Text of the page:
Dewey Decimal System


Also found in: Dictionary, Thesaurus, Medical, Acronyms, Encyclopedia, Wikipedia.
Related to Dewey Decimal System: Melvil Dewey

Dewey Decimal System

A numerical classification system of books employed by libraries.

The Dewey Decimal System, created by Melvil Dewey, is a reference system that classifies all subjects by number. The numbers in a particular grouping all refer to a designated general topic. For example, the numbers in the 340s concern topics of law. Each new number after the decimal point further subdivides the previous number and the subject it covers.

Mentioned in ?
References in periodicals archive ?
Notice how detailed the categories in the Dewey Decimal System can get.
We separated out non-fiction picture books and shelved them by Dewey Decimal system but with coloured labels and separately from the main non-fiction section.
Recently, to the shock and dismay of many in our profession, a library chose to scrap the Dewey Decimal System. The Perry Branch of the Maricopa County Library District in Gilbert, Ariz., has arranged the materials in its collection by topic, just like those in a bookstore.
In view of the fact that all college staff must become familiar with the public library circulation system, one might wonder if there will also be training in the Dewey Decimal System. The circulation manager indicated that new staff would also have technology training and orientation in serials acquisition.
Whether she can wow him with her knowledge of the Dewey Decimal System remains to be seen, but I'm sure if she hangs around for a while, she'll be able to plunder his card catalogue and get her hands on his big rubber stamp.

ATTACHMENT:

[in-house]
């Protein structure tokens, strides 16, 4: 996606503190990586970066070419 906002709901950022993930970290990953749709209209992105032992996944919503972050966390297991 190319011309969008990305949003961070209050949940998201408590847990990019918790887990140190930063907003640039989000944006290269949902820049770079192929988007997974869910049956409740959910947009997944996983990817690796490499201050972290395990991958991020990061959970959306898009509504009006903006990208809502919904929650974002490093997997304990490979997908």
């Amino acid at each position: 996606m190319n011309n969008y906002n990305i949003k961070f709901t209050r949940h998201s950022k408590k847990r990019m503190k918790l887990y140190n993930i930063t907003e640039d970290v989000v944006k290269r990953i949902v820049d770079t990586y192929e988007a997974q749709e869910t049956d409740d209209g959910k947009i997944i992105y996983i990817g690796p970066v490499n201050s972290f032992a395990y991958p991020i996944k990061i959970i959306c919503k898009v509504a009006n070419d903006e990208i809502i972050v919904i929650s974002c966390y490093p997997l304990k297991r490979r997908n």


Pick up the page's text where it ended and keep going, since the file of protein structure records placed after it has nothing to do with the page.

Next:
Fast forward to 1876, when the Dewey Decimal System was published by Melvil Dewey.
They next demystify Library of Congress and Dewey Decimal System classification schemes enough so that readers will know where to browse for books on women and feminism.
He was responsible for introducing the Dewey decimal system of classification, firstly in the Lending Library in 1899 and then in the Reference Library over 1910-15.
As the Dewey Decimal system standardized library classification, so standards like the Dublin Core identify standard sets of keywords included with Web-based content to help people easily find content of interest.
Befitting its name, each hotel floor and room is classified by a Dewey Decimal system category of knowledge: Third floor: Social Sciences; Fourth Floor: Language; Fifth Floor: Math and Science; Sixth Floor: Technology; Seventh Floor: The Arts; Eighth Floor: Literature; Ninth Floor: History; Tenth Floor: General Knowledge; Eleventh Floor: Philosophy; and Twelfth Floor: Religion.
Arranged according to the Dewey Decimal system with fiction and short stories separated out, each entry includes full bibliographic information including subject headings as well as a description and a critical note from review sources.
The Dewey Decimal System was much too difficult to implement for a small library.